Last Updated on August 14, 2022
The pH level of honey varies depending on the flowers the bees collect nectar from. In this article, we will take a look at the pH and acidity of different honey types, and how you can use this for health.
A Quick Overview Of pH and Acidity and What These Two Terms Mean
When we try to understand the ph level of honey and honey acidity, it is important for us to have a good understanding of what pH and acidity actually are.
pH stands for potential hydrogen. Hydrogen ions make a solution acidic, hence the pH scale is a logarithmic scale of the measurement of the number of hydrogen ions in a solution. A solution with a large number of hydrogen ions in it will have a lower pH than a solution with few hydrogen ions. Solutions below a pH of 7 are increasingly acidic with pH 0 being the most acidic.
If the solution has no hydrogen ions but has hydroxide ions or similar alkaline ions, the solution will move above a pH of 7 (neutral) towards more and more alkaline, with 14 being the most alkaline.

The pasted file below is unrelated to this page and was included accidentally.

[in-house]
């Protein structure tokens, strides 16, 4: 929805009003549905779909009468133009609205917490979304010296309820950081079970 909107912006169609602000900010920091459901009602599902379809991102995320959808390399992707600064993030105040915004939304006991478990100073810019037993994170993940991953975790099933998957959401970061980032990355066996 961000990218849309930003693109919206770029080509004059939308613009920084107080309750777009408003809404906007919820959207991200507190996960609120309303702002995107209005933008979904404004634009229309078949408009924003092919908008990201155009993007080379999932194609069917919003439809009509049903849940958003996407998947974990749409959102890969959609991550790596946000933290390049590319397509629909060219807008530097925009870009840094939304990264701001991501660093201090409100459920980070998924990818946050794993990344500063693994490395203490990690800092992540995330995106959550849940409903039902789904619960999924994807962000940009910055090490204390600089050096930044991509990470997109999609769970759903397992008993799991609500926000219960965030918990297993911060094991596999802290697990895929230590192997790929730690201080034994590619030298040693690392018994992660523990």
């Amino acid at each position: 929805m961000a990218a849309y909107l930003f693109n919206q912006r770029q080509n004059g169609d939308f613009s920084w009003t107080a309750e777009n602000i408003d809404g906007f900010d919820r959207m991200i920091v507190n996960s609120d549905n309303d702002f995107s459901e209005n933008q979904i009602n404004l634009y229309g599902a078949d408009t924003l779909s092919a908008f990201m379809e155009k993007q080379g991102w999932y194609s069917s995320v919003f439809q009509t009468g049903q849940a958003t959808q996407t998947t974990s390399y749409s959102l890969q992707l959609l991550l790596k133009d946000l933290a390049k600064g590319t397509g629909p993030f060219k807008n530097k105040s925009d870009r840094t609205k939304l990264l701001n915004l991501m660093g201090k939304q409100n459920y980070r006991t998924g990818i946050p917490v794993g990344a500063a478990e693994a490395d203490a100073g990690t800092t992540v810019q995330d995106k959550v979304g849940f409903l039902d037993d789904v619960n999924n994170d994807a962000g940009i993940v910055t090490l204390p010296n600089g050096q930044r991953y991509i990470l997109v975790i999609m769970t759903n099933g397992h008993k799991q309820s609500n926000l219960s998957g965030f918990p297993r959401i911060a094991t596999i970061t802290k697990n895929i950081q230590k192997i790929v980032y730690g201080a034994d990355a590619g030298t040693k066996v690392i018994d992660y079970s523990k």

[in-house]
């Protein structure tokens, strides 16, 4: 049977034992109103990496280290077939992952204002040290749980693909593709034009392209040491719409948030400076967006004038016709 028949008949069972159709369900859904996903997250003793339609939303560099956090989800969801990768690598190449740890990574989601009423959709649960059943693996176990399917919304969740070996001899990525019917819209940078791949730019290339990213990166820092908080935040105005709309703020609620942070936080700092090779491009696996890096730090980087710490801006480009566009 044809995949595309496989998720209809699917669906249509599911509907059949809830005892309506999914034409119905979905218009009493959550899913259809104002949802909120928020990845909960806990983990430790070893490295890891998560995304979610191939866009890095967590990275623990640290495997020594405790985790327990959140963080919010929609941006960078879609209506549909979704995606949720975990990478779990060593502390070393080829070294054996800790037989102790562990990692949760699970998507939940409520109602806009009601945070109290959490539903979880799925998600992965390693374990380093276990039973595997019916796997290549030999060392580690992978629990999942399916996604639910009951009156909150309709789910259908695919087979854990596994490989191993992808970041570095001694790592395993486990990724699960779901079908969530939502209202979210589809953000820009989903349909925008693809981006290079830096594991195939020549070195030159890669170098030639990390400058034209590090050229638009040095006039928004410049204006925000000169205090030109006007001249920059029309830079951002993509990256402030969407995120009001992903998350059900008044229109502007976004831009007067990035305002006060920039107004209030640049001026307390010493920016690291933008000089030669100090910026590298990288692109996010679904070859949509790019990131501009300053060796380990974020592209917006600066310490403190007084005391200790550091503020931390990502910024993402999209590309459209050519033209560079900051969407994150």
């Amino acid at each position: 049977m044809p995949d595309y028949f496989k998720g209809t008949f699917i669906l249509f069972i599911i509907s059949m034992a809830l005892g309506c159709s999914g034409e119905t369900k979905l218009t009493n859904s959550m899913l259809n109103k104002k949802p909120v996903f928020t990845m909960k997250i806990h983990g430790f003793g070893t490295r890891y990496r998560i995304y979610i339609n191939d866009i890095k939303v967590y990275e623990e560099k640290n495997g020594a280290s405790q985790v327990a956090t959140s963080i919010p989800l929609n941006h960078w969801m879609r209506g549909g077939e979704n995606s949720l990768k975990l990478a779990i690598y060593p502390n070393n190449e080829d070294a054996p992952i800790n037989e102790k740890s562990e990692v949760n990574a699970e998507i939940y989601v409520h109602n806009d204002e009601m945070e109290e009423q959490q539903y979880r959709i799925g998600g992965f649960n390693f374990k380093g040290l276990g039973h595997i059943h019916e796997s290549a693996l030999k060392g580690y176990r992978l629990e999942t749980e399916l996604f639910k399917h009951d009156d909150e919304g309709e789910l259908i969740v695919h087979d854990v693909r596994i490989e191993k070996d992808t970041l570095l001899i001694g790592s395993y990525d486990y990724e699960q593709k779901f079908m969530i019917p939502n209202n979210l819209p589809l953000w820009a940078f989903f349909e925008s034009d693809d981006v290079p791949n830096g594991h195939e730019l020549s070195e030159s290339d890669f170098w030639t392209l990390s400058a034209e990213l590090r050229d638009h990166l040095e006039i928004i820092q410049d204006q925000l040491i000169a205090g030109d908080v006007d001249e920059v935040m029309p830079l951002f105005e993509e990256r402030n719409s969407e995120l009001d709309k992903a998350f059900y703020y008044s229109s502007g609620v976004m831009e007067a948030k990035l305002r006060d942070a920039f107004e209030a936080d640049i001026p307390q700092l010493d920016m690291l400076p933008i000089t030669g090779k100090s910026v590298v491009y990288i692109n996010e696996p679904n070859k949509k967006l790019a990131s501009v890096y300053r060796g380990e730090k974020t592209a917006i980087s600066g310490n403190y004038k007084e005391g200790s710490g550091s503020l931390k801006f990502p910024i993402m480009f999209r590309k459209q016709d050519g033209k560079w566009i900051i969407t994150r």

Superficially, many people mistake pH with acidity. This is not good. Acidity is the measure of the amount of acid in a substance. We get strong acids – they disassociate into hydrogen ions completely, and we get weak acids that do not disassociate completely.
Let us zoom in on this a bit. Strong acids such as hydrochloric or sulphuric acid dissociate nearly completely in water. If we put a drop of either acid in a cup of water, it will lower the pH to a very low point. This is because all the hydrogen ions disassociated as soon as the drop hit the water. So to get a low pH we would only need a few drops of strong acid.
If we look at a weak acid, such as acetic acid (vinegar) or lactic acid (sauerkraut) these acids do not release many of their hydrogen ions when they are placed in water. The result is that a drop of a weak acid will hardly lower the pH of a cup of water – you could probably have half a cup of vinegar in water and the pH will still be higher than the pH of a drop of hydrochloric acid in a cup of water. Honey tends to contain weak acids.
If we take our cup of acid that has a drop of strong acid in the water, and we put a drop of a strong base, such as caustic soda, the caustic soda will cancel out the acid and the solution will be neutral.